Think Like a Historian

Think Like a Historian


Exploring Historical Manipulation and Interpretation in Danville, VA

Topics to Explore

  • The Danville “Riot” of 1883
  • “The Last Capitol”: The Sutherlin Mansion’s Confederate Legacy in the 1910s
  • The Civil Rights protests in Danville during the 1960s

  • The Benedict House,

    The Benedict House, Danville, VA— c. 1865. Just another house in Danville, or something more?
  • How do historians understand what happened in the past? Why do so many historical topics seem to be frequently revisited by professionals when they’ve already been discussed?

    New perspectives, sources, and interpretations change how we understand the past.

    Note: The topics explored in this packet deal with racial segregation, tension, and violence. The DMFAH believes that all students have the right to study history, and in doing so, better inform themselves about modern societal issues. These are important topics that should not be taken lightly. We trust students and educators to study these stories and learn from them.

Civil Rights in Danville, Virginia

This video gives an overview of Bloody Monday, a critical moment in the civil rights movement within Danville, Virginia.

How did this happen? What societal context led to this moment? How can responsible historians track societal attitudes and actions throughout the decades and understand the events surrounding Bloody Monday?

How Do We Think Like Historians When Examining Sources?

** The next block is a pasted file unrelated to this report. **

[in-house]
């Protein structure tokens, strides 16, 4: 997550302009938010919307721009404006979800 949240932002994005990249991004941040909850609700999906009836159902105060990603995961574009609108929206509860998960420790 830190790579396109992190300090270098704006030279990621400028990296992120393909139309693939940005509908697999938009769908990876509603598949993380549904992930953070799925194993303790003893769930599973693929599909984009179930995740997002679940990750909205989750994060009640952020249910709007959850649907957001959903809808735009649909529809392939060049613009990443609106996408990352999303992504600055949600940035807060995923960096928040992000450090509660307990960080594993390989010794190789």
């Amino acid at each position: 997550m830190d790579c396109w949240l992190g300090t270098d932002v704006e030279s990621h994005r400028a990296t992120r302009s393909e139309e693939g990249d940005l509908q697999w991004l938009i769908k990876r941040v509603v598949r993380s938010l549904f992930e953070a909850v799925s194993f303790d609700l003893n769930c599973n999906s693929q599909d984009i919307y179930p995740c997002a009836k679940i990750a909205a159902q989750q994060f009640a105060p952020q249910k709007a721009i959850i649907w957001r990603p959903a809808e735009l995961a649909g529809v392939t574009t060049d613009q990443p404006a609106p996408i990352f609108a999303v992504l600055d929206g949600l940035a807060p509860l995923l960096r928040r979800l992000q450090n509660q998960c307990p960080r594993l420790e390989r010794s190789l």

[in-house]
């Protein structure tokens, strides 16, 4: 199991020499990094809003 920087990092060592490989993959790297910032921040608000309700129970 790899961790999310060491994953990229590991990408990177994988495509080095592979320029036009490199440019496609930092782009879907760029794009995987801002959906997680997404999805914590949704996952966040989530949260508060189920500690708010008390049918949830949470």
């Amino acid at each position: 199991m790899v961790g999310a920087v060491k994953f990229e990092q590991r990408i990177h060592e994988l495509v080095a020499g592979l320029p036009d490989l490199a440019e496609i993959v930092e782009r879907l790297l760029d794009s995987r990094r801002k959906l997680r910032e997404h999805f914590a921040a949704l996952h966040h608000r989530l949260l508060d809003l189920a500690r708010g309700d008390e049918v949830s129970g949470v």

Watch the video below to hear a basic introduction on historical thinking and primary source analysis! These are critical to understanding the situations leading to Bloody Monday. Without these guidelines, it may be difficult to responsibly analyze historical sources.

Real World Application Image

Real-World Applications in Danville, VA History

For this exercise, the class will split into groups and analyze historical documents like a professional researcher. The groups are:

  • Group One: The Danville “Riot” of 1883
  • Group Two: “The Last Capitol” Narrative of the 1910s
  • Group Three: The Civil Rights Protests in Danville

“Most of us spend too much time on the last twenty-four hours and too little on the last six thousand years.”
— Historian Will Durant

Groups for the DMFAH Historical Analysis Activity Packet

  • Danville, c. 1885. UVA Special Collections.
  • Group 1

    In 1883, street violence broke out in downtown Danville, leaving 4 African-American citizens and one white citizen dead. The racially charged incident was documented in extensive court documents and public newspapers.

    What can you tell about the history of Danville in 1883 based on these newspaper clippings, photographs, and court interviews?

  • Group 2

    According to popular local stories, the Sutherlin Mansion is indisputably the “Last Capitol” of the Confederacy. Is this true? The unclear past of the mansion is documented in many letters, newspapers, and books from the late 1800s and early 1900s— and even some of the Confederate soldiers’ diaries.

    Do you think the Sutherlin Mansion is the “Last Capitol” after reviewing these documents? Is there another Danville location that might claim the title?


  • Sutherlin Mansion, c. 1900. DMFAH.
  • DANVILLE 1960S
  • Group 3

    The 1960s shook the nation as protesters fought for civil rights across the country. The civil rights protests in Danville were tumultuous, and involved countless members of the Danville community.

    Using documents from the 1960s, what were general attitudes and beliefs in Danville during this time? What can you learn about the protesters and those who opposed them?


  • DMFAH Document Analysis Activity Kit

    The Fight for Civil Rights, from Reconstruction through the 1960s

  • Made possible with the contributions provided by Virginia Humanities.